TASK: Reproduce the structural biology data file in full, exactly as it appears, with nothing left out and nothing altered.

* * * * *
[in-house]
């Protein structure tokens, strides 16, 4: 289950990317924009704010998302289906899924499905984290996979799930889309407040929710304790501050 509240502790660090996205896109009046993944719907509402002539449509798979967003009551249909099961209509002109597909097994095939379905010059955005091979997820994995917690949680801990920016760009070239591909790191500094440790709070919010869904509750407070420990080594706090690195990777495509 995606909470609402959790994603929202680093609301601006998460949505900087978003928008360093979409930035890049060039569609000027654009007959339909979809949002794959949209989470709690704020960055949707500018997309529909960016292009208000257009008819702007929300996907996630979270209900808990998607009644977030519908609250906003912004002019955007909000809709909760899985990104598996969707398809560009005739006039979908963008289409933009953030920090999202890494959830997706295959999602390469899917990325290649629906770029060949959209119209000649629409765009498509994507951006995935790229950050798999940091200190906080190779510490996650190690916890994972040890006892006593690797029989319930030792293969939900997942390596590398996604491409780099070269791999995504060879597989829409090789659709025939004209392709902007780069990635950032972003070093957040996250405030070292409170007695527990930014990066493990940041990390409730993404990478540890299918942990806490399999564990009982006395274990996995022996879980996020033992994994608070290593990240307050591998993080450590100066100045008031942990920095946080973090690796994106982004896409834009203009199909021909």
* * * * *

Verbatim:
[in-house]
């Protein structure tokens, strides 16, 4: 289950990317924009704010998302289906899924499905984290996979799930889309407040929710304790501050 509240502790660090996205896109009046993944719907509402002539449509798979967003009551249909099961209509002109597909097994095939379905010059955005091979997820994995917690949680801990920016760009070239591909790191500094440790709070919010869904509750407070420990080594706090690195990777495509 995606909470609402959790994603929202680093609301601006998460949505900087978003928008360093979409930035890049060039569609000027654009007959339909979809949002794959949209989470709690704020960055949707500018997309529909960016292009208000257009008819702007929300996907996630979270209900808990998607009644977030519908609250906003912004002019955007909000809709909760899985990104598996969707398809560009005739006039979908963008289409933009953030920090999202890494959830997706295959999602390469899917990325290649629906770029060949959209119209000649629409765009498509994507951006995935790229950050798999940091200190906080190779510490996650190690916890994972040890006892006593690797029989319930030792293969939900997942390596590398996604491409780099070269791999995504060879597989829409090789659709025939004209392709902007780069990635950032972003070093957040996250405030070292409170007695527990930014990066493990940041990390409730993404990478540890299918942990806490399999564990009982006395274990996995022996879980996020033992994994608070290593990240307050591998993080450590100066100045008031942990920095946080973090690796994106982004896409834009203009199909021909």